OneNOAA Science Seminar Series: Recent Trends, Drivers, and Projections of Carbon Cycle in Forests and Wetland Soils across North America
Presenters: Grant Domke, USDA Forest Service; Chris Williams, Clark University; Randy Kolka, Research Soil Scientist, USDA Forest Service Northern Research Station; and Carl Trettin, Research Soil Scientist, USDA Forest Service Southern Research Station
Event Type: Webinars and Virtual Events
When: 12 March 2019
Where: Online: 8:00-9:00am AKDT, 12:00-1:00pm EDT
Seminar 3 in the Series, From Science to Solutions: The State of the Carbon Cycle, the 2nd State of the Carbon Cycle Report (SOCCR2).
Abstract for first presentation:
Forest ecosystems are the largest terrestrial carbon sink on earth and their management has been recognized as a relatively cost-effective strategy for offsetting greenhouse gas emissions. In North America, forests, including urban forests, woodlands and the products obtained from them, play a major role in the carbon cycle. In this presentation we examine recent trends, drivers, and projections of U.S. and North American carbon cycle processes, stocks, and flows in the context of interactions with global scale budgets and climate change impacts in managed and unmanaged forest ecosystems. We will also highlight carbon management science and tools for informing decisions and opportunities for improving carbon measurements, observations, and projections in forests.
Abstract for second presentation:
Because carbon (C) density of terrestrial wetlands is much greater than that of upland ecosystems, consideration of C stocks and fluxes along with associated changes resulting from management or land-use change are of particular importance at local, regional and global scales. Through new analyses of recent available data bases and literature, C stocks, net ecosystem exchange (NEE) and methane (CH4) fluxes were estimated for North American (US, Canada, Mexico and Puerto Rico) terrestrial wetlands. North America contains approximately 2.2 million km2 of terrestrial wetlands (approximately 37% of the global wetland area) with anecosystem C pool of approximately 161 Pg (approximately 36% of global wetland C stock). Canada has the greatest area of terrestrial wetlands (52%), followed by the US (47%), Mexico (1%) and Puerto Rico. Likewise, Canada has the largest C stocks, NEE, and CH4 fluxes (80%, 51%, and 57%, respectfully) followed by the US (19%, 43%, and 39%, respectfully) and Mexico (1%, 7%, and 4%, respectfully). Forested wetlands comprise 55% of the total terrestrial wetland area, with the vast majority occurring in Canada. Organic-soil wetlands comprise 58% of the total terrestrial wetland area and contain 80% of the C stock. Overall, North American terrestrial wetlands currently are a CO2 sink (i.e., negative NEE) of approximately 126 Tg of C per year. However, North American terrestrial wetlands are a natural source of CH4, with mineral-soil wetlands emitting 56% and non-forested wetlands emitting 55% of the estimated total of 45 Tg CH4 �"C per year.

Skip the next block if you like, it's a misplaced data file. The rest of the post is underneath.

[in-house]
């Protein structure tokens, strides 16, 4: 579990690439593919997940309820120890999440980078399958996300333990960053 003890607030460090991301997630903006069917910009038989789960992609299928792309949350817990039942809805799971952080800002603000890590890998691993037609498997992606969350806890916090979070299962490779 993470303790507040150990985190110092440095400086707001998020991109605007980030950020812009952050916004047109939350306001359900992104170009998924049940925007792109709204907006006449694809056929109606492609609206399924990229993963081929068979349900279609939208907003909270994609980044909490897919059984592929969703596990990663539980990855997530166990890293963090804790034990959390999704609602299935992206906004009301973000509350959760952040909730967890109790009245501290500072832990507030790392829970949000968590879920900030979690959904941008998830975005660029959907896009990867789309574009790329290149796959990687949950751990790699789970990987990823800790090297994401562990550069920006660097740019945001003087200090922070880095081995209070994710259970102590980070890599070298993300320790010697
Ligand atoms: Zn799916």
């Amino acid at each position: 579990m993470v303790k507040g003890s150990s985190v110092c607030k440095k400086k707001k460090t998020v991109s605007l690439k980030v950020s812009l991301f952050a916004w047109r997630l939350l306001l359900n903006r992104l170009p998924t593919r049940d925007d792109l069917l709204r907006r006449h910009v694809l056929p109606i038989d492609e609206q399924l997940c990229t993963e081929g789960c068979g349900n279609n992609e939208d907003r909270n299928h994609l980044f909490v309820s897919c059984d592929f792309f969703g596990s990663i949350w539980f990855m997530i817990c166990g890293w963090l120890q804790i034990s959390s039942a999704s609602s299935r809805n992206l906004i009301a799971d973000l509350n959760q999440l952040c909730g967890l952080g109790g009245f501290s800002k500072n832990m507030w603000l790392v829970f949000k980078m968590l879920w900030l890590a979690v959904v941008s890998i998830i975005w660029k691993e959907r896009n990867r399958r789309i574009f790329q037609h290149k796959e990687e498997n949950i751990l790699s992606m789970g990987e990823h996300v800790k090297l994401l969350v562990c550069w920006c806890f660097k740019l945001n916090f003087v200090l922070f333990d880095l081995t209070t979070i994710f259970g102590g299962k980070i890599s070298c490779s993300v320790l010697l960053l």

About the speaker presenting first:
Grant Domke is a research scientist and group leader for Timber Products Output and Carbon Estimation and Report in the Forest Inventory and Analysis Program within the USDA Forest Service. Domke studies how carbon is cycled through forest ecosystems and harvested wood products in the U.S. using strategic-level forest inventory data and auxiliary information. He and his team are responsible for compiling estimates of greenhouse gas emissions and removals in forests each year as part of the U.S.' commitment to the United Nations Framework Convention on Climate Change. Domke has served as a lead author on several national and international reports including the recently released Second State of the Carbon Cycle Report and the Fourth National Climate Assessment as well as the forthcoming 2019 Refinement to the 2006 IPCC Guidelines for National Greenhouse Gas Inventories. For additional information on Domke's work visit: https://www.nrs.fs.fed.us/people/gmdomke
About the speaker presenting second:
Randy Kolka holds a B.S. degree in Soil Science from the University of Wisconsin-Stevens Point, and MS and PhD degrees in Soil Science from the University of Minnesota. Following the completion of his PhD in 1996, he was a post-doctoral Research Soil Scientist with the USDA Forest Service's Southern Research Station on the Savannah River Site in South Carolina. In 1998 he became an Assistant Professor of Forest Hydrology and Watershed Management in the Department of Forestry at the University of Kentucky. In 2002, he became Team Leader and Research Soil Scientist with the USDA Forest Service's Northern Research Station in Grand Rapids, MN. In this position, he currently leads a team of scientists, graduate students and post-docs conducting research on the cycling of water, carbon, nutrients, mercury and other pollutants at the plot to watershed scale in urban, agricultural, forested, wetland and aquatic ecosystems across the globe. He is an adjunct faculty member at 6 universities and has published over 200 scientific articles in his career.
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